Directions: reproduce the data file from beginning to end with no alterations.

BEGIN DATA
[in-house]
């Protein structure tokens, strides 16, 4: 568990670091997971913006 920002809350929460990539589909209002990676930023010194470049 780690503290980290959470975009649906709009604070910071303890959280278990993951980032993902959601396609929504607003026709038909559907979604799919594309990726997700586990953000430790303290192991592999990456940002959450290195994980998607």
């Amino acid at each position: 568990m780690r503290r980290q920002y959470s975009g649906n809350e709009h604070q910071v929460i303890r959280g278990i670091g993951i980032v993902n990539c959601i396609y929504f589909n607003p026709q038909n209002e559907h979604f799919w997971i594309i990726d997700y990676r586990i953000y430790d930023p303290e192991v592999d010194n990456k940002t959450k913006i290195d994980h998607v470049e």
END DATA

[in-house]
């Protein structure tokens, strides 16, 4: 568990670091997971913006 920002809350929460990539589909209002990676930023010194470049 780690503290980290959470975009649906709009604070910071303890959280278990993951980032993902959601396609929504607003026709038909559907979604799919594309990726997700586990953000430790303290192991592999990456940002959450290195994980998607």
């Amino acid at each position: 568990m780690r503290r980290q920002y959470s975009g649906n809350e709009h604070q910071v929460i303890r959280g278990i670091g993951i980032v993902n990539c959601i396609y929504f589909n607003p026709q038909n209002e559907h979604f799919w997971i594309i990726d997700y990676r586990i953000y430790d930023p303290e192991v592999d010194n990456k940002t959450k913006i290195d994980h998607v470049e």